Without an approved drug to tackle the novel coronavirus, scientists and biopharma companies are busy looking to repurpose existing therapies. One of the earliest efforts in that direction seems to have hit a snag—but at least one analyst refuses to call it a dead end.
AbbVie’s HIV med Kaletra (Aluvia), a combination of antiviral drugs lopinavir and ritonavir, failed across the board in a 199-patient clinical trial. It didn’t top standard of care at improving clinical symptoms, extending lifespan or cutting viral shedding in patients hospitalized with severe COVID-19, results from a study published Wednesday in The New England Journal of Medicine show.
Physicians at China’s Jin Yin-tan Hospital in the city of Wuhan—which was until recently the epicenter of the outbreak—therefore concluded that Kaletra doesn’t offer additional benefits over standard care in COVID-19. But Evercore ISI analyst Umer Raffat begs to disagree.
Basically, the team shouldn’t look at overall results from the study, Raffat argued in a Wednesday note to clients.
Because it was one of the earliest clinical trials of COVID-19—the first patients enrolled on Jan. 18, just a week after SARS-CoV-2 had been identified and sequenced—little was known about the virus. And the patients had already been showing symptoms for about two weeks when they entered the study.
That’s “very long,” Raffat said, noting that Roche’s flu drug Tamiflu needs to be initiated less than two days from symptom onset.
Because nobody knows when a patient's SARS-CoV-2 viral load peaks, the study should have focused on “identifying the time point up until which an antiviral may work,” he said.
In fact, if we zero in on patients that received Kaletra earlier, a clearer mortality benefit shows up. According to the study, the death rate in Kaletra patients was 15.0% at day 28, versus 27.1% among placebo patients, provided therapy started within 12 days of symptoms starting, Raffat noted. When all modified intention-to-treat patients are analyzed, the difference narrowed to 16.7% versus 25.0%.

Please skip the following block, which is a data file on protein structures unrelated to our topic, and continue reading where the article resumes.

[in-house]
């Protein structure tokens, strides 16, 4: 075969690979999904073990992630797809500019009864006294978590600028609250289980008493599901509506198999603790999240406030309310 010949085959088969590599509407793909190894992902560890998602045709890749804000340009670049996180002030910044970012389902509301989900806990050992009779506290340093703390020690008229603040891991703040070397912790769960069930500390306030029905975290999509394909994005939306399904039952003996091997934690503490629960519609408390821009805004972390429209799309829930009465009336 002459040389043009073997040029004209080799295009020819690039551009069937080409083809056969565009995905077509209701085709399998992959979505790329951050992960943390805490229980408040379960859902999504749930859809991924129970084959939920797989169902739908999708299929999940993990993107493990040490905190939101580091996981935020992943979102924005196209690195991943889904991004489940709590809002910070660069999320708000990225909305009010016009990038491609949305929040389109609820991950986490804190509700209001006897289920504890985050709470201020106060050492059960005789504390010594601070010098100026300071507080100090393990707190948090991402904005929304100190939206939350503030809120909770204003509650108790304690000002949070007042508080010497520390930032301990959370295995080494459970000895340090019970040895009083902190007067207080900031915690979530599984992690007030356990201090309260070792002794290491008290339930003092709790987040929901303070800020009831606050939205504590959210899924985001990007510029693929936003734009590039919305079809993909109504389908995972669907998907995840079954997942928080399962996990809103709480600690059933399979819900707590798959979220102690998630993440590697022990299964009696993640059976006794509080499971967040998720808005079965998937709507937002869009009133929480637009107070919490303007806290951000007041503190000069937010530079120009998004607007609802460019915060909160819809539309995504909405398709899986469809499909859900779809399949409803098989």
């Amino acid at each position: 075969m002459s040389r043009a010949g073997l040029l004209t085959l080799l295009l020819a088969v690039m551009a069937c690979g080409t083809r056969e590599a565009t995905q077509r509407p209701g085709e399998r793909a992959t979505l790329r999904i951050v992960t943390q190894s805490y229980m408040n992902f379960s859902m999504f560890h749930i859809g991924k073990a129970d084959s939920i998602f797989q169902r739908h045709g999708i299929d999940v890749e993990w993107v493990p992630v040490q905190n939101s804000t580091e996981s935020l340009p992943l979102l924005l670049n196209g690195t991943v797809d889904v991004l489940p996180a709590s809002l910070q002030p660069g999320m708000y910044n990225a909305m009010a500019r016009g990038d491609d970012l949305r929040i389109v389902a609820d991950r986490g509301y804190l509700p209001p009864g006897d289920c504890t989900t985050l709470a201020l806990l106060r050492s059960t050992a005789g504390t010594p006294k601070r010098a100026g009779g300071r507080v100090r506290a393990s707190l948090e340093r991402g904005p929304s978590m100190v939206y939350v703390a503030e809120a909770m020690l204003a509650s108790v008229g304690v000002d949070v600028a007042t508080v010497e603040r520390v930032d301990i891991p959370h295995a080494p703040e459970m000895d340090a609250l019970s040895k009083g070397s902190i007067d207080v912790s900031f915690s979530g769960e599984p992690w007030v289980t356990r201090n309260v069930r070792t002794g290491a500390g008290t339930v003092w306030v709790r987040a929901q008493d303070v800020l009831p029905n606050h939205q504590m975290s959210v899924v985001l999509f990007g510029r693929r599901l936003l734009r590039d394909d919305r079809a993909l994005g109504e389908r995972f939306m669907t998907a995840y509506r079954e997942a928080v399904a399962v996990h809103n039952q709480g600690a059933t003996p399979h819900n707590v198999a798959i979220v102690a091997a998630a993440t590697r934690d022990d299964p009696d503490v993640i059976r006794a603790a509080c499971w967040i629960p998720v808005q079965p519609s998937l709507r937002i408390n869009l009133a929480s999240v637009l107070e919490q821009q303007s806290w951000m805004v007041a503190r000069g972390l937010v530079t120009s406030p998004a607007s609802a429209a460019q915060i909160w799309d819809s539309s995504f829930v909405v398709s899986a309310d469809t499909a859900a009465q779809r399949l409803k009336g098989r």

“Honestly, I want to see a further sub-cut of this data … perhaps for patients that initiated [Kaletra] less than eight days from symptom onset,” Raffat said.
In a separate editorial that ran alongside the study, infectious disease specialists Lindsey Baden, director of clinical research at Brigham and Women’s Hospital; and NEJM Editor-in-Chief Eric Rubin also looked for silver linings.
Though they called the results “disappointing,” Baden and Rubin pointed to the fact that the team chose a challenging population to study, because the patients recruited were already late in the disease course and already had major tissue damage. “Even highly active antibacterial agents have limited efficacy in advanced bacterial pneumonia,” they wrote.
To put it into perspective, as of Thursday, China has reported 81,263 infections of the novel coronavirus, with 3,250 deaths. That translates into an overall mortality rate of 4%, far lower than the double-digit percentages seen in the Kaletra trial.
But perhaps the more worrisome data lies in Kaletra’s inability to cut viral load, which is important because the drug is meant to directly target the virus rather than merely relieving symptoms. At day 28, SARS-CoV-2 RNA was still detected in 40.7% of the patients on Kaletra.
Lopinavir and ritonavir inhibit protease, an enzyme HIV and coronaviruses use to replicate. The combo first attracted interest after a pulmonary and critical care physician dispatched to Wuhan said Kaletra had healed his disease. China’s National Health Commission soon added the med to its COVID-19 clinical guidance and has kept it there in all its subsequent updates.
Earlier this month, AbbVie said it’s collaborating with health authorities, including the U.S. FDA, to determine Kaletra's antiviral activity in COVID-19 patients, as well as efficacy and safety.
Other drugs recommended by the Chinese guidance include an influenza med called Arbidol (umifenovir) that’s not approved in Western countries, the standard malaria drug chloroquine, as well as old antiviral ribavirin and interferon-alpha, among others.
Chinese scientists and Gilead Sciences are also examining the latter’s antiviral drug remdesivir, which has so far shown the most promise against the novel coronavirus.
Bin Cao, the lead author of the Kaletra study, is also leading the Chinese clinical study on remdesivir—and that has Evercore ISI’s Raffat concerned that the overall remdesivir trial may be presented the same way.
“We should look specifically for patients that initiated remdesivir fast enough,” he argued. “[T]he entire purpose of [the] trial is to define that dosing window.”